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{{short description|Substance added to soils to supply plant nutrients for a better growth}}{{redirects|Plant food|the drug term|Bath salts (drug)}}{{Use dmy dates|date=January 2014}}(File:Kunstmestpendelstrooier.jpg|thumb|A large, modern fertilizer spreader)File:Lite-trac Spreader.jpg|thumb|A Lite-Trac Agri-Spread lime and fertilizer spreader at an agricultural show]]A fertilizer (American English) or fertiliser (British English; see spelling differences) is any material of natural or synthetic origin (other than liming materials) that is applied to soils or to plant tissues to supply one or more plant nutrients essential to the growth of plants. Many sources of fertilizer exist, both natural and industrially produced.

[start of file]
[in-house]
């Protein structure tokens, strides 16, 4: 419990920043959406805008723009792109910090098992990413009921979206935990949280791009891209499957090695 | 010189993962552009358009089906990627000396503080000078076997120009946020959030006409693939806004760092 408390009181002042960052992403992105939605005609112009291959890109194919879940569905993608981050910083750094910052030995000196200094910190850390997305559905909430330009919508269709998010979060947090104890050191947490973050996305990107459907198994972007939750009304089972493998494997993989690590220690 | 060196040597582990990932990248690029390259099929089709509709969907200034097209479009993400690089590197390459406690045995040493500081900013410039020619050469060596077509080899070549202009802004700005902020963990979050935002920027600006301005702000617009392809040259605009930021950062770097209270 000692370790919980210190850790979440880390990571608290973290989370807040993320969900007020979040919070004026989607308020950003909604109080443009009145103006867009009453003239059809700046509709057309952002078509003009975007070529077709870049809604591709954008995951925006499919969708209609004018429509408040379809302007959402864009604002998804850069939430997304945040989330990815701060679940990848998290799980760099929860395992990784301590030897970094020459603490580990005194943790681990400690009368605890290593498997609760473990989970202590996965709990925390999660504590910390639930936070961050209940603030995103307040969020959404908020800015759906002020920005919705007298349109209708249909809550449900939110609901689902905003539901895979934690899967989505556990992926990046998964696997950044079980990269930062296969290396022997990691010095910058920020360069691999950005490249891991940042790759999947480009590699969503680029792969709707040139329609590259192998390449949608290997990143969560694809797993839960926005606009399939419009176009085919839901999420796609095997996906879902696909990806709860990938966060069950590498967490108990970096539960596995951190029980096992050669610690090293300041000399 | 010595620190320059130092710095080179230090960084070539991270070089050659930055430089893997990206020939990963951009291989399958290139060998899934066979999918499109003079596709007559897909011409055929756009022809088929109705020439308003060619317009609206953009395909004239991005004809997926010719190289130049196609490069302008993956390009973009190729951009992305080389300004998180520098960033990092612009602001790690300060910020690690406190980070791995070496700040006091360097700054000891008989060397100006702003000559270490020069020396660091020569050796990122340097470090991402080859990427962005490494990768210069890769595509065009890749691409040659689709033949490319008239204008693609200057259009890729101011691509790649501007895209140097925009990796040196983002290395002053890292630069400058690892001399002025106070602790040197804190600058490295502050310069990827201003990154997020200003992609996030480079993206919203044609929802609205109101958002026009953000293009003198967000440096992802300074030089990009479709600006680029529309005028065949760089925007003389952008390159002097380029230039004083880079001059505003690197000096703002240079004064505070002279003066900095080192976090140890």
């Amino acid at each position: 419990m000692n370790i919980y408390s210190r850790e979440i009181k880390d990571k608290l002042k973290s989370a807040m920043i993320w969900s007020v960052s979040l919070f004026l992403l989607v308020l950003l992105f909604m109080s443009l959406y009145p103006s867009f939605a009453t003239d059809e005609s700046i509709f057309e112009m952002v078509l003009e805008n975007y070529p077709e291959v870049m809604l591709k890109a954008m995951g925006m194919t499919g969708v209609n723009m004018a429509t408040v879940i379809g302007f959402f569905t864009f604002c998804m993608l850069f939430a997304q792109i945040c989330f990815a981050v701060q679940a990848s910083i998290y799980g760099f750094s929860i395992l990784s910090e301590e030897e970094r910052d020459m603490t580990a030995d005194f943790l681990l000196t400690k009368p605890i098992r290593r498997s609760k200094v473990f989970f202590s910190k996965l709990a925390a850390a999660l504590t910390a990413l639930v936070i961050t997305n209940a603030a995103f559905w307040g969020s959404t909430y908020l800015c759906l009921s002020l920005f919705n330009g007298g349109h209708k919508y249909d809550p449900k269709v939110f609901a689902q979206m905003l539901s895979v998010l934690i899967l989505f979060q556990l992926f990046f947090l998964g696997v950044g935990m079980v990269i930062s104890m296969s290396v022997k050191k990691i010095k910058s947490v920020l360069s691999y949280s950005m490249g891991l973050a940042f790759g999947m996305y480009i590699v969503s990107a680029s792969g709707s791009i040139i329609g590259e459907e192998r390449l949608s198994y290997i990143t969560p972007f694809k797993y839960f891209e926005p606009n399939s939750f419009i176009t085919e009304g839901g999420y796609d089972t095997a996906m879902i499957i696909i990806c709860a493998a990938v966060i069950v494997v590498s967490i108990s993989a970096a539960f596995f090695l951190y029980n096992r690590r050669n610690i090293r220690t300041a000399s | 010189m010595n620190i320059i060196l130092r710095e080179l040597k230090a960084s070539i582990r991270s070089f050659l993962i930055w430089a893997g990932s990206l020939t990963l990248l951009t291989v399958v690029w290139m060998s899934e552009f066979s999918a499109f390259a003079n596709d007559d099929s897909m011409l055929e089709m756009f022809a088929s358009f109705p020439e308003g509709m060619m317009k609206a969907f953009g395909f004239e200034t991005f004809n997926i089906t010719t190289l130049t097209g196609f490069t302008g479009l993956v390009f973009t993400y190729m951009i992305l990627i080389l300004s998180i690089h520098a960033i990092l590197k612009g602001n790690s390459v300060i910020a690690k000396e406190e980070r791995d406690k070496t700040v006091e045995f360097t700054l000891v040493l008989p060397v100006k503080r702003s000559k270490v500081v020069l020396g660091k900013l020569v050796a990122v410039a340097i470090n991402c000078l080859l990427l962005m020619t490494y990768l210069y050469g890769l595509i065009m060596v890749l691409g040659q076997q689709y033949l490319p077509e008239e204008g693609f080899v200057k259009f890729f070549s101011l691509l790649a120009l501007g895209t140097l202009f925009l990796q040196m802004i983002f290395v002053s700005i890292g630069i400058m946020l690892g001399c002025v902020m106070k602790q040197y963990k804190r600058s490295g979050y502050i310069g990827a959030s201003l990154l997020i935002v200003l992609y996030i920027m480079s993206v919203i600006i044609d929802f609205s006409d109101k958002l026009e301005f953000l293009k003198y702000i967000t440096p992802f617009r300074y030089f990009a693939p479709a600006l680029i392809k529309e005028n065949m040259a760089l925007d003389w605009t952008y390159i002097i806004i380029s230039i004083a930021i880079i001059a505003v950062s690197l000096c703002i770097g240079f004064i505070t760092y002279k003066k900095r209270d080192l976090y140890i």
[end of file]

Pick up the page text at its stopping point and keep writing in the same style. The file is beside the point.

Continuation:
File:Instalaciones MIRAT S.A. Salamanca.JPG|thumb|Founded in 1812, Mirat, producer of manures and fertilizers, is claimed to be the oldest industrial business in SalamancaSalamancaManagement of soil fertility has been the preoccupation of farmers for thousands of years. Egyptians, Romans, Babylonians, and early Germans are all recorded as using minerals and or manure to enhance the productivity of their farms. The modern science of plant nutrition started in the 19th century and the work of German chemist Justus von Liebig, among others. John Bennet Lawes, an English entrepreneur, began to experiment on the effects of various manures on plants growing in pots in 1837, and a year or two later the experiments were extended to crops in the field. One immediate consequence was that in 1842 he patented a manure formed by treating phosphates with sulfuric acid, and thus was the first to create the artificial manure industry. In the succeeding year he enlisted the services of Joseph Henry Gilbert, with whom he carried on for more than half a century on experiments in raising crops at the Institute of Arable Crops Research.{{EB1911|wstitle=Lawes, Sir John Bennet}}The Birkeland–Eyde process was one of the competing industrial processes in the beginning of nitrogen based fertilizer production.BOOK, The development of modern chemistry, Aaron John Ihde, Courier Dover Publications, 1984, 978-0-486-64235-2, 678, This process was used to fix atmospheric nitrogen (N2) into nitric acid (HNO3), one of several chemical processes generally referred to as nitrogen fixation. The resultant nitric acid was then used as a source of nitrate (NO3−). A factory based on the process was built in Rjukan and Notodden in Norway, combined with the building of large hydroelectric power facilities.BOOK, The world's greatest fix: a history of nitrogen and agriculture, G. J. Leigh, Oxford University Press US, 2004, 978-0-19-516582-1, 134–139, The 1910s and 1920s witnessed the rise of the Haber process and the Ostwald process. The Haber process produces ammonia (NH3) from methane (CH4) gas and molecular nitrogen (N2). The ammonia from the Haber process is then converted into nitric acid (HNO3) in the Ostwald process.BOOK, A short history of twentieth-century technology c. 1900-c. 1950, Trevor Illtyd Williams, Thomas Kingston Derry, Oxford University Press, 1982, 978-0-19-858159-8, 134–135, The development of synthetic fertilizer has significantly supported global population growth â€” it has been estimated that almost half the people on the Earth are currently fed as a result of synthetic nitrogen fertilizer use.JOURNAL, Erisman, Jan Willem, MA Sutton, J Galloway, Z Klimont, W Winiwarter, How a century of ammonia synthesis changed the world, Nature Geoscience, 636–639, October 2008, 1, 10.1038/ngeo325,weblink 22 October 2010, 10, 2008NatGe...1..636E, dead,weblink" title="">weblink 23 July 2010, dmy-all, The use of commercial fertilizers has increased steadily in the last 50 years, rising almost 20-fold to the current rate of 100 million tonnes of nitrogen per year.JOURNAL, Glass, Anthony, September 2003, Nitrogen Use Efficiency of Crop Plants: Physiological Constraints upon Nitrogen Absorption, Critical Reviews in Plant Sciences, 22, 5, 10.1080/713989757, 453–470, Without commercial fertilizers it is estimated that about one-third of the food produced now could not be produced.Commercial fertilizers increase crop yields weblink. Accessed 9 April 2012. The use of phosphate fertilizers has also increased from 9 million tonnes per year in 1960 to 40 million tonnes per year in 2000. A maize crop yielding 6–9 tonnes of grain per hectare ({{cvt|1|ha|acre |1|disp=out}}) requires {{convert|31|–|50|kg}} of phosphate fertilizer to be applied; soybean crops require about half, as 20–25 kg per hectare.JOURNAL, Uhde-Stone & Allan, 2003, Phosphorus acquisition and use: critical adaptations by plants for securing a non renewable resource, New Phytologist, 157, 423–447, 1514050, Vance, Carroll P, 3, 10.1046/j.1469-8137.2003.00695.x, Yara International is the world's largest producer of nitrogen-based fertilizers.NEWS,weblink Mergers in the fertiliser industry, 18 February 2010, The Economist, 21 February 2010, Controlled-nitrogen-release technologies based on polymers derived from combining urea and formaldehyde were first produced in 1936 and commercialized in 1955.JOURNAL,weblink style="vertical-align:bottom"! Country! Total N use(Mt pa)! Amt. used forfeed/pasture(Mt pa)| China| 18.7| 3.0| India| 11.9| U.S.| 9.1| 4.7| France| 2.5| 1.3| Germany| 2.0| 1.2| Brazil| 1.7| 0.7| Canada| 1.6| 0.9| Turkey| 1.5| 0.3| UK| 1.3| 0.9| Mexico| 1.3| 0.3| Spain| 1.2| 0.5| Argentina| 0.4| 0.1